While packages form the backbone of code distribution, another option comes in the form of scripts, but these are usually task specific and not commonly used to “bundle” functionality for use in other scripts. In particular, when source is used to include contents from one script in another, once again all objects produced by the script will be “exposed” and may “over populate” the working environment, masking other objects, if not only producing some mental clutter. Scope management is therefore not too comfortable when splitting functionality across files in a modular way.

The import package sets out to improve the way external functionality is included in your code by alleviating some of the concerns raised above by providing an expressive way of importing objects from both packages and scripts. The latter provides a bridge between the package approach to distribution and simple stand-alone script files. This allows for the use of scripts as modules, a collection of related object definitions, each of which may be used at different places without exposing more than necessary.

Usage

The import package itself should not to be attached (don’t include it via library, you will get a warning). Rather, it is designed to be expressive when using the colon syntax. A first pseudo-example is:

import::from(magrittr, "%>%")
import::from(dplyr, mutate, keep_when = filter)
import::from(broom, tidy)

raw_data %>%
mutate(var2 = fun(var1)) %>%
keep_when(var1 > 0) %>%

linear_model <-
lm(var1 ~ ., data = ready_data) %>%
tidy

# ... and more code below.

In the above, it is clear which package provides which functions (one could e.g. otherwise be tempted to think that tidy belonged to tidyr). Note that ordering is irrelevant, even if tidyr at some point exposes a function tidy after an update, as import is explicit about importing. Surely the import statements are more verbose than the simpler library alternative, but they are much clearer, safer, and informative.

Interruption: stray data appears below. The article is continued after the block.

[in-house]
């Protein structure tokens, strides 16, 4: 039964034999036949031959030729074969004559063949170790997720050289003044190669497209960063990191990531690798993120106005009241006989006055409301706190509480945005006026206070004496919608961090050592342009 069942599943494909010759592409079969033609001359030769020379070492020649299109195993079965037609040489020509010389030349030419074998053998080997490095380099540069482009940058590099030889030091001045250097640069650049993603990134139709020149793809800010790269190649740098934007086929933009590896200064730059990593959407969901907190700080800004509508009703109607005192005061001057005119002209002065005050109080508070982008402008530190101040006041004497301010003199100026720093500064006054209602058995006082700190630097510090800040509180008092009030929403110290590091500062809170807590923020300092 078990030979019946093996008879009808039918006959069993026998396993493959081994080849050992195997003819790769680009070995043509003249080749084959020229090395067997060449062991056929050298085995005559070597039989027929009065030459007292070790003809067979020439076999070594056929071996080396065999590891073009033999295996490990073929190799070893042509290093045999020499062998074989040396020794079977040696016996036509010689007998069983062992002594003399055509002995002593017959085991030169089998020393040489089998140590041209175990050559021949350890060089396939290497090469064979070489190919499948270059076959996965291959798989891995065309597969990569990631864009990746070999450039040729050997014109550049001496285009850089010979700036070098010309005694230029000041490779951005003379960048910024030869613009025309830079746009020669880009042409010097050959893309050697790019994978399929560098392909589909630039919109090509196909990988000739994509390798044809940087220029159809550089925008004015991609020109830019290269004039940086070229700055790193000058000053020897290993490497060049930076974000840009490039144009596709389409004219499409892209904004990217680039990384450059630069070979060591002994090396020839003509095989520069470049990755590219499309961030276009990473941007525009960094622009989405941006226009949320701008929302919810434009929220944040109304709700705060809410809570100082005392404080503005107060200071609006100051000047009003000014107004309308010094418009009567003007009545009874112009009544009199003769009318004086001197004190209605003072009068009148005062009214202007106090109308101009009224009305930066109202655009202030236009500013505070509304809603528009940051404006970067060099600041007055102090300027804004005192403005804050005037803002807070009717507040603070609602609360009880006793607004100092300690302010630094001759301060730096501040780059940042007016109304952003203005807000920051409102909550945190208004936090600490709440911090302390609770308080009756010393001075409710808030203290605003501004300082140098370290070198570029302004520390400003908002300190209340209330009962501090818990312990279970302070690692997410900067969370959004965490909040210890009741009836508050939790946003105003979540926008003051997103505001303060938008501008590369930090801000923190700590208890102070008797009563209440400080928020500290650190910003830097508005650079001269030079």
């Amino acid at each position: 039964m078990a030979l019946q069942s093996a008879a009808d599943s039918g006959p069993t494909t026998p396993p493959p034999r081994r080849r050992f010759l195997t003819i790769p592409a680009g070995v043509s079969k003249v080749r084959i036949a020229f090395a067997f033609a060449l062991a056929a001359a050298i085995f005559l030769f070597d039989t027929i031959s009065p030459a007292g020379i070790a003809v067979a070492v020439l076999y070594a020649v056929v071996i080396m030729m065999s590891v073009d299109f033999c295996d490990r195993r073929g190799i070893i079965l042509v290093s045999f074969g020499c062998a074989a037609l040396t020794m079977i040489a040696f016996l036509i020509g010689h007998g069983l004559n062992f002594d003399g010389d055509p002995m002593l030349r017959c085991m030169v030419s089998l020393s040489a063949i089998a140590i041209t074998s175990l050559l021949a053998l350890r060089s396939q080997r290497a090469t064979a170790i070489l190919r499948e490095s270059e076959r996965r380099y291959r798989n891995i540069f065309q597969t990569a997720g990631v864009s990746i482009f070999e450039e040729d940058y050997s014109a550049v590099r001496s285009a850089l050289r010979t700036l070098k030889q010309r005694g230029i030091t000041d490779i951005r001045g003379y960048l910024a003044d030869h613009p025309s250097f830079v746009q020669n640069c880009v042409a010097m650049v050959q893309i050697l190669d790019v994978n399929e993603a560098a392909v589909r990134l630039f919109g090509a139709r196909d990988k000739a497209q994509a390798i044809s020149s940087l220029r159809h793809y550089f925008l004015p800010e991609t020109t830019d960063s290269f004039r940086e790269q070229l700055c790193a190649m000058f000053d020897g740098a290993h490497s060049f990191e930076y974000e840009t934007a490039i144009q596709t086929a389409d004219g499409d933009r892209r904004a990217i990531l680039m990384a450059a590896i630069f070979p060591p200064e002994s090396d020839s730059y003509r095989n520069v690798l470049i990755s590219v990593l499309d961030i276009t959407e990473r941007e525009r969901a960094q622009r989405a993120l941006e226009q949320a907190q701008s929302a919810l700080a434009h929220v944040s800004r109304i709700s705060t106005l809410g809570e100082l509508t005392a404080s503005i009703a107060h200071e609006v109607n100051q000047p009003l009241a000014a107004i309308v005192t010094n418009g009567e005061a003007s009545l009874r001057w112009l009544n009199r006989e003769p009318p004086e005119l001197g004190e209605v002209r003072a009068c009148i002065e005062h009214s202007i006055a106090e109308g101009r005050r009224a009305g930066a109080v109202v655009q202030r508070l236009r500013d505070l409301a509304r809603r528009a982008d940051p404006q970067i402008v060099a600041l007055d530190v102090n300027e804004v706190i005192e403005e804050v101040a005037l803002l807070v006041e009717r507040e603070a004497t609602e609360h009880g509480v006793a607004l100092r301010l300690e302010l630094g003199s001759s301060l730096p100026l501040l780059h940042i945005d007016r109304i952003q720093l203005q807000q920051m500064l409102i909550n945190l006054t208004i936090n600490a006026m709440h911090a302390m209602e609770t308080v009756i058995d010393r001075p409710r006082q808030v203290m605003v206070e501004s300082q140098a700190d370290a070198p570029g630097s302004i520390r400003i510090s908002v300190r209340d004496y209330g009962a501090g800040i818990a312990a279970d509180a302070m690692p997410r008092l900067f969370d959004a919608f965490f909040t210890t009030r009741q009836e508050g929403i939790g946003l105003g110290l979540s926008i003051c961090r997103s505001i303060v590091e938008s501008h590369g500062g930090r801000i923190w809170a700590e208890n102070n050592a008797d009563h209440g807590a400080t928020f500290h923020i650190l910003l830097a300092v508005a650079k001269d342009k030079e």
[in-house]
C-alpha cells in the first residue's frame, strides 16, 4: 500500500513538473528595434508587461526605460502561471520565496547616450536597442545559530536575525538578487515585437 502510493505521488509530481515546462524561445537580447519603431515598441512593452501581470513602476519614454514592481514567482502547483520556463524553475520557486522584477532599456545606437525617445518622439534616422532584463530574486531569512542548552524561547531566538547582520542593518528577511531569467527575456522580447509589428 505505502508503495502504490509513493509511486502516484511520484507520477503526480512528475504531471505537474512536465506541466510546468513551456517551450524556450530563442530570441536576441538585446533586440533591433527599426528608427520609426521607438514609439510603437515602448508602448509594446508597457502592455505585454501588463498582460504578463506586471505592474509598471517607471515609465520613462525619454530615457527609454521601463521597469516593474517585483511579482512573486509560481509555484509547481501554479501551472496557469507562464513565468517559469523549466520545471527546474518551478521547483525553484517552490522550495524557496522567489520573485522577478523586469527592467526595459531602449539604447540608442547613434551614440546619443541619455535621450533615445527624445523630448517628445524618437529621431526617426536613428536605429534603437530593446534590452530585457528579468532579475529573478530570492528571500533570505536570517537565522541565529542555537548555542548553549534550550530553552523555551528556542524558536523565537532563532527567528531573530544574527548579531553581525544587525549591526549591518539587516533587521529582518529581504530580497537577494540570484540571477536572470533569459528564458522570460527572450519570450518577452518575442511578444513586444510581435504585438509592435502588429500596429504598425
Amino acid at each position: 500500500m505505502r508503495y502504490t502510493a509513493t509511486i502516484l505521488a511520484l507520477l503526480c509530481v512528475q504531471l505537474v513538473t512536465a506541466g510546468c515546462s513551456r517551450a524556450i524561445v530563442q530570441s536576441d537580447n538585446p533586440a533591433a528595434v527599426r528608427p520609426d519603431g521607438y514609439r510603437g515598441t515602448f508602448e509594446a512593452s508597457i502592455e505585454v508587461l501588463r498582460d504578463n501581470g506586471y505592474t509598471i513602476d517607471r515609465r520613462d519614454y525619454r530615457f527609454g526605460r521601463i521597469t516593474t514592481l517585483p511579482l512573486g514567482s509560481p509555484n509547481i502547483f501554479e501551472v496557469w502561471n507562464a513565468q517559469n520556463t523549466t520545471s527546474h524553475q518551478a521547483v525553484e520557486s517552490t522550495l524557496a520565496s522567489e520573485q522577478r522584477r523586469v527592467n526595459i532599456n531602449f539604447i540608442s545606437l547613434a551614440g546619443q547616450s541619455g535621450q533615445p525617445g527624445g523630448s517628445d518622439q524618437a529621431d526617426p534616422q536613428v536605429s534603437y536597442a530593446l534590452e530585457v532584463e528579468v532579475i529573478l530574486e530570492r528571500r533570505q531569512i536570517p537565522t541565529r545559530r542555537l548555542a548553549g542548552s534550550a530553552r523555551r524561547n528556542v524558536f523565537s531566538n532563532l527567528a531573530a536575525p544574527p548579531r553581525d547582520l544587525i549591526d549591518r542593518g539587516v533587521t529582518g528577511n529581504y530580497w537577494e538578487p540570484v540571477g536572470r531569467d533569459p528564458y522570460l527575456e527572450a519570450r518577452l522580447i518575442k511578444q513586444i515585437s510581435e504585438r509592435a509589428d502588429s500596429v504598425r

The example also shows that one can import multiple objects in a single statement, and even rename objects if desired; for example, in the above one can imagine that filter from stats is needed later on, and so dplyr’s filter is renamed to avoid confusion. Sometimes, it is not at all clear what purpose a package has; e.g. the name magrittr does not immediately reveal that it’s main purpose is to provide the pipe operator, %>%.

When import::from is used to import objects it will place them in an environment attached in the search path under the name “imports”. This name is a default, and can be specified:

import::from(dplyr, mutate, select, .into = "wrangling")

# or equivalently:
import::into("wrangling", mutate, select, .from = dplyr)

ls("wrangling") # Also viewable in Rstudio's environment browser!
# => [1] "mutate" "select"

Note, that the .from and .into arguments are prefixed by a dot to clearly distinguish them from other named arguments. The two alternatives above are equivalent (the choice is a matter of preference).